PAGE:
Published online by Cambridge University Press: 01 May 2008
From the mid-19th to the early 20th centuries, the forces unleashed by the age of European imperialism and its rapid encroachment on dār al-Islām increasingly brought the hajj under the scrutiny and regulation of non-Muslim powers. The driving force behind these dramatic changes in administration of the hajj was the expansion of the British Empire. As Britain's power in the Indian subcontinent grew, so too did its maritime supremacy throughout the Indian Ocean basin. Looking to secure its access to India, ward off its European competitors, and expand its commercial interests in southwestern Arabia, the Red Sea, and the Gulf of Aden, Britain's role in the region was intensified by the transit opportunities that emerged with the development of regular steamship routes between the Mediterranean and India from the 1830s to the 1860s and the eventual opening of the Suez Canal in 1869. With the exponential growth of maritime traffic that accompanied these technological advances came a similarly dramatic rise in the oceangoing pilgrim traffic from and through British India. Owing to this expansion in the number of seaborne pilgrims, the hajj soon came to be recognized as the primary conduit for the globalization of epidemic diseases, such as cholera and plague.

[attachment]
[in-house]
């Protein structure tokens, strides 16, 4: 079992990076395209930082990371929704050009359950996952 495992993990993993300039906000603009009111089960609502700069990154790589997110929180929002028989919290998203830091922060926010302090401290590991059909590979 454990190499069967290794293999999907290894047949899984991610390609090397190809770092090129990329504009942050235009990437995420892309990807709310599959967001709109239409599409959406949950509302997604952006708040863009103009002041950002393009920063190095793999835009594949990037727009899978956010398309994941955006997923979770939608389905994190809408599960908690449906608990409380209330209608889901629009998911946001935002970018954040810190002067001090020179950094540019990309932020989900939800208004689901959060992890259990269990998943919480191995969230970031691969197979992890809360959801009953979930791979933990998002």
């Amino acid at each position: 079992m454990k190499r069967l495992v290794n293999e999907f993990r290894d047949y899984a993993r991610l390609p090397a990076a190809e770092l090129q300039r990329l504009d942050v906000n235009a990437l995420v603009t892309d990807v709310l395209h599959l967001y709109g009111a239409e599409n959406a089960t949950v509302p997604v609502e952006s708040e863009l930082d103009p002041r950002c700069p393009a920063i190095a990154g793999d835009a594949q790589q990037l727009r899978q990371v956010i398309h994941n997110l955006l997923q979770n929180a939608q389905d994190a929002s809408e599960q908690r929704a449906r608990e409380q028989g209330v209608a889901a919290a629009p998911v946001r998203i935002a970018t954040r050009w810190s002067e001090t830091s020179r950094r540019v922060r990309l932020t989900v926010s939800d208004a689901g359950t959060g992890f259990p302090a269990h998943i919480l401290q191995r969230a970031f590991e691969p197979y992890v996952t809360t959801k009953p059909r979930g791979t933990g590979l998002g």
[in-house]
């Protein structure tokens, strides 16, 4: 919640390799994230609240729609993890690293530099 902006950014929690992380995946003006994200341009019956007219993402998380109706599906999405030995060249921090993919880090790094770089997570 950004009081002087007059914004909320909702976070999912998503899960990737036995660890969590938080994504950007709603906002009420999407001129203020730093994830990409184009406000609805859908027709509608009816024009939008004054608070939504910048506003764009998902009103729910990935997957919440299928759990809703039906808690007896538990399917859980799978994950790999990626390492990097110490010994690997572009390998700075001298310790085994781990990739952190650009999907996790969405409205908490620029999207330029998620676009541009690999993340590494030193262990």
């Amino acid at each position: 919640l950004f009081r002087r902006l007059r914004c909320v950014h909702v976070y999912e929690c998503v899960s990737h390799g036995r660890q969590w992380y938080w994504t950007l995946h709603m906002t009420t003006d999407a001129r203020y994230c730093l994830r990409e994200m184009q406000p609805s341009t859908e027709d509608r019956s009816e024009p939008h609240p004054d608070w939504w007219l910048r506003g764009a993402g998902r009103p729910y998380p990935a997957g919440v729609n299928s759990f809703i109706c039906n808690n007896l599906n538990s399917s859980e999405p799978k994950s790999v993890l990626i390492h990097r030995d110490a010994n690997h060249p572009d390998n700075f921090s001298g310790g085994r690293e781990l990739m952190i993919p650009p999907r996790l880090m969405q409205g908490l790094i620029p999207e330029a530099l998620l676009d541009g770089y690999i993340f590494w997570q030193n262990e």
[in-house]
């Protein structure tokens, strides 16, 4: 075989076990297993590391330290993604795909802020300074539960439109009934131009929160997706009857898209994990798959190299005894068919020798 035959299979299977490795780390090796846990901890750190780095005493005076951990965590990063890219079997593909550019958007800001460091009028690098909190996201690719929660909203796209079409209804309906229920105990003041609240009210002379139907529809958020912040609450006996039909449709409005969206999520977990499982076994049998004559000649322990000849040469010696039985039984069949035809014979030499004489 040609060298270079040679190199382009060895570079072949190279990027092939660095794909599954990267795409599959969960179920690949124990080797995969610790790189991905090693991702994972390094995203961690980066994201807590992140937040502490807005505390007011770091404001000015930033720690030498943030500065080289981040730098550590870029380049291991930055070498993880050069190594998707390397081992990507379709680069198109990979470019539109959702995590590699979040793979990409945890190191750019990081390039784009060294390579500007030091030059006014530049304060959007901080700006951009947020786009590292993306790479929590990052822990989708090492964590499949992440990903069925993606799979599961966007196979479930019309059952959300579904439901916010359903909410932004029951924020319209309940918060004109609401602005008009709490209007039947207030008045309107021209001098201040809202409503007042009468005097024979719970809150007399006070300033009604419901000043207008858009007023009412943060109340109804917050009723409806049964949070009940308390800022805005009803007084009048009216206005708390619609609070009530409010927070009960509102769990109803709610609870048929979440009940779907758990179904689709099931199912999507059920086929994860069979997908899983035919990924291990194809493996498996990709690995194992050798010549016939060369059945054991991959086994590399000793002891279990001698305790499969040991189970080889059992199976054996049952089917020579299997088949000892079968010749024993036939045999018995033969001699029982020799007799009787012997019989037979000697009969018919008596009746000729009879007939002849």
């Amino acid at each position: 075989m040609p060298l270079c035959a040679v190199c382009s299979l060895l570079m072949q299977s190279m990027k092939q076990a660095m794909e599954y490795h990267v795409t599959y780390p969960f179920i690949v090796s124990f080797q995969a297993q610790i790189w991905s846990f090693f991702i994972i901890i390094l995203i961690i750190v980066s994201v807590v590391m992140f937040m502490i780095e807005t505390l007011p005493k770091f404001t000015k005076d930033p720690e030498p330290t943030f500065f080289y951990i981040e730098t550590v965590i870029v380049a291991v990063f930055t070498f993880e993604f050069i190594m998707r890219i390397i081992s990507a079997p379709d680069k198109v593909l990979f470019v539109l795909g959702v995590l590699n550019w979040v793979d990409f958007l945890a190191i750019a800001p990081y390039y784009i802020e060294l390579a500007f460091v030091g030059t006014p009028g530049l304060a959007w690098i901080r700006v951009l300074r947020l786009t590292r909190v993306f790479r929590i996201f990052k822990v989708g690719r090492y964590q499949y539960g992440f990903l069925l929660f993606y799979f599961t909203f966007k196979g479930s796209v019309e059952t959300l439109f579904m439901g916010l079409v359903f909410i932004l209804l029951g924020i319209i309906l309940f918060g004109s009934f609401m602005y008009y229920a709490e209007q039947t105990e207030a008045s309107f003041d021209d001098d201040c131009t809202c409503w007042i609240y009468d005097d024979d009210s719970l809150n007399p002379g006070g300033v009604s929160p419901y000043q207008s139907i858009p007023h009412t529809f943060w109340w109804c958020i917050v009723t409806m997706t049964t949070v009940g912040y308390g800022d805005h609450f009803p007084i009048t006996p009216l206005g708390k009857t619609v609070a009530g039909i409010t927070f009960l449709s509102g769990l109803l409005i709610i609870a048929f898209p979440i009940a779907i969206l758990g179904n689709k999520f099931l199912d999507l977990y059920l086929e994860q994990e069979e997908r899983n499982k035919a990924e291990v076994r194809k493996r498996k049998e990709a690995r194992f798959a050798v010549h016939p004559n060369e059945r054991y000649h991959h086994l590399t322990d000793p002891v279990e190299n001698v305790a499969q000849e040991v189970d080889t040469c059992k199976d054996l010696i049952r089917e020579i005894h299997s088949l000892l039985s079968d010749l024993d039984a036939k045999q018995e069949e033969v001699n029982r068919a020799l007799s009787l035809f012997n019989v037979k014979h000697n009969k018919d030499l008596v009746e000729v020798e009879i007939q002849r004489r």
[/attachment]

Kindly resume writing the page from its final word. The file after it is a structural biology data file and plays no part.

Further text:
Author's Note: I extend special thanks to Engseng Ho, John Iskander, Stephen Rapp, and Donald Reid, whose encouragement and critical comments were indispensable. I also thank the American Institute for Yemeni Studies for their generous support of both this project and my Arabic-language training.
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77 Long, The Hajj Today, 72–79; Huber, “The Unification of the Globe by Disease?” 466–70.
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